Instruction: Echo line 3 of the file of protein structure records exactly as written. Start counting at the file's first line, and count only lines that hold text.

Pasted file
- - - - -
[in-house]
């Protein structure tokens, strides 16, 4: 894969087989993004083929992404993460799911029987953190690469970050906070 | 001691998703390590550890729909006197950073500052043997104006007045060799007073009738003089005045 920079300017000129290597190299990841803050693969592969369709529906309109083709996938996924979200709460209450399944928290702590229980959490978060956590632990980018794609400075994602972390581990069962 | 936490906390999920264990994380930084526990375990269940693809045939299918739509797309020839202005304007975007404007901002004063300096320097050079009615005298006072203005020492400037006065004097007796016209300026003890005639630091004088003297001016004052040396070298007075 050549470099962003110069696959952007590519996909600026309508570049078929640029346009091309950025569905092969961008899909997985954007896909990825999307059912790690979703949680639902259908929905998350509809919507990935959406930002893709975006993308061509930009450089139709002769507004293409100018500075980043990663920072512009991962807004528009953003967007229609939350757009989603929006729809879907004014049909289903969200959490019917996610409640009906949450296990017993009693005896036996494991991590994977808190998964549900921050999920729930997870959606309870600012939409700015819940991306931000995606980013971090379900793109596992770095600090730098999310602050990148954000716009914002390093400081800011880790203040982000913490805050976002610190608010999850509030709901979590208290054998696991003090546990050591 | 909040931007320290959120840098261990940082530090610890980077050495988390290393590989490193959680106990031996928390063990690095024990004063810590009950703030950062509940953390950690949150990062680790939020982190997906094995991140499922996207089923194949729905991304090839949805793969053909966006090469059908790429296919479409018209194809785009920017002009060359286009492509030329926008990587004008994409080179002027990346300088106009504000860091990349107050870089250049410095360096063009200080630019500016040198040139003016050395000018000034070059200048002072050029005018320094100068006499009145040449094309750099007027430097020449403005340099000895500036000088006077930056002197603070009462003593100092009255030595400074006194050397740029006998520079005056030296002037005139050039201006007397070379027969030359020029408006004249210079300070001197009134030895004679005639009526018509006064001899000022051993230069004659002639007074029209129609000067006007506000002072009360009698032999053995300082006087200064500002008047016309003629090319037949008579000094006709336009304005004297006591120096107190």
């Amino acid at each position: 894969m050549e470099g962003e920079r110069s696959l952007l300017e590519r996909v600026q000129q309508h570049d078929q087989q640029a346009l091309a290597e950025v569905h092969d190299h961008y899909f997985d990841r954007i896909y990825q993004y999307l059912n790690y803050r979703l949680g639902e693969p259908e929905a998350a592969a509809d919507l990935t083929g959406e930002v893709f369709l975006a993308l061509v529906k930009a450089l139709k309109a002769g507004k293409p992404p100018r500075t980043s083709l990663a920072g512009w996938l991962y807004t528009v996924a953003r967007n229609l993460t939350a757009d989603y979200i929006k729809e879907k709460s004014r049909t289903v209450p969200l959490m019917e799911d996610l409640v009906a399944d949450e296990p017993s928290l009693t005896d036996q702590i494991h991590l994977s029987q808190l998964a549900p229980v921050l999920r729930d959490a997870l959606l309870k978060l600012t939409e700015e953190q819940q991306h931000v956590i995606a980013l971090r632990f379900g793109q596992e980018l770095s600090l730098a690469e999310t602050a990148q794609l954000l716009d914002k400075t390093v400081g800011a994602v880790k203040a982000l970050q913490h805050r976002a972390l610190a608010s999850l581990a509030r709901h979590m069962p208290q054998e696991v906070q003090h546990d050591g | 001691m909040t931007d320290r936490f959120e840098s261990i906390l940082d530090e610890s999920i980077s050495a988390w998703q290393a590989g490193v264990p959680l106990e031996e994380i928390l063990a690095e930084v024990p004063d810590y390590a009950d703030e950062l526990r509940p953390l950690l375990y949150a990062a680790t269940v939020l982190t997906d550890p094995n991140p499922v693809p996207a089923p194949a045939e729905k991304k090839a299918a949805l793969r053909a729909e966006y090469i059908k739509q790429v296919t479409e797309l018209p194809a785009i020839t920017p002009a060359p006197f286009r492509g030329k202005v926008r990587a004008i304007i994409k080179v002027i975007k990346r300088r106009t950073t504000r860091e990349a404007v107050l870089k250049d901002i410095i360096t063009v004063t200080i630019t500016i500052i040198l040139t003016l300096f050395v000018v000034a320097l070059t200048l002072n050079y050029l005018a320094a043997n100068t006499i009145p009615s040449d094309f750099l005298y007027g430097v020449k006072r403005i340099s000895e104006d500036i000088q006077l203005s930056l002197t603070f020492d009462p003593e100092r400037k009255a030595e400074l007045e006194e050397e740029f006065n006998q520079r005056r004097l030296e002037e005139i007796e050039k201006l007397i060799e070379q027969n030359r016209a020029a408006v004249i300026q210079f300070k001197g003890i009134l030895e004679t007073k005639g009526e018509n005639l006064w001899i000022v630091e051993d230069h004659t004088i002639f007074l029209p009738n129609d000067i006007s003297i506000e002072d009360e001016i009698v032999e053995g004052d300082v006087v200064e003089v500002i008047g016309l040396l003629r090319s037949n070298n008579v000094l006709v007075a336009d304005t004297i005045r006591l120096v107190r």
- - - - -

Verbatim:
């Amino acid at each position: 894969m050549e470099g962003e920079r110069s696959l952007l300017e590519r996909v600026q000129q309508h570049d078929q087989q640029a346009l091309a290597e950025v569905h092969d190299h961008y899909f997985d990841r954007i896909y990825q993004y999307l059912n790690y803050r979703l949680g639902e693969p259908e929905a998350a592969a509809d919507l990935t083929g959406e930002v893709f369709l975006a993308l061509v529906k930009a450089l139709k309109a002769g507004k293409p992404p100018r500075t980043s083709l990663a920072g512009w996938l991962y807004t528009v996924a953003r967007n229609l993460t939350a757009d989603y979200i929006k729809e879907k709460s004014r049909t289903v209450p969200l959490m019917e799911d996610l409640v009906a399944d949450e296990p017993s928290l009693t005896d036996q702590i494991h991590l994977s029987q808190l998964a549900p229980v921050l999920r729930d959490a997870l959606l309870k978060l600012t939409e700015e953190q819940q991306h931000v956590i995606a980013l971090r632990f379900g793109q596992e980018l770095s600090l730098a690469e999310t602050a990148q794609l954000l716009d914002k400075t390093v400081g800011a994602v880790k203040a982000l970050q913490h805050r976002a972390l610190a608010s999850l581990a509030r709901h979590m069962p208290q054998e696991v906070q003090h546990d050591g | 001691m909040t931007d320290r936490f959120e840098s261990i906390l940082d530090e610890s999920i980077s050495a988390w998703q290393a590989g490193v264990p959680l106990e031996e994380i928390l063990a690095e930084v024990p004063d810590y390590a009950d703030e950062l526990r509940p953390l950690l375990y949150a990062a680790t269940v939020l982190t997906d550890p094995n991140p499922v693809p996207a089923p194949a045939e729905k991304k090839a299918a949805l793969r053909a729909e966006y090469i059908k739509q790429v296919t479409e797309l018209p194809a785009i020839t920017p002009a060359p006197f286009r492509g030329k202005v926008r990587a004008i304007i994409k080179v002027i975007k990346r300088r106009t950073t504000r860091e990349a404007v107050l870089k250049d901002i410095i360096t063009v004063t200080i630019t500016i500052i040198l040139t003016l300096f050395v000018v000034a320097l070059t200048l002072n050079y050029l005018a320094a043997n100068t006499i009145p009615s040449d094309f750099l005298y007027g430097v020449k006072r403005i340099s000895e104006d500036i000088q006077l203005s930056l002197t603070f020492d009462p003593e100092r400037k009255a030595e400074l007045e006194e050397e740029f006065n006998q520079r005056r004097l030296e002037e005139i007796e050039k201006l007397i060799e070379q027969n030359r016209a020029a408006v004249i300026q210079f300070k001197g003890i009134l030895e004679t007073k005639g009526e018509n005639l006064w001899i000022v630091e051993d230069h004659t004088i002639f007074l029209p009738n129609d000067i006007s003297i506000e002072d009360e001016i009698v032999e053995g004052d300082v006087v200064e003089v500002i008047g016309l040396l003629r090319s037949n070298n008579v000094l006709v007075a336009d304005t004297i005045r006591l120096v107190r």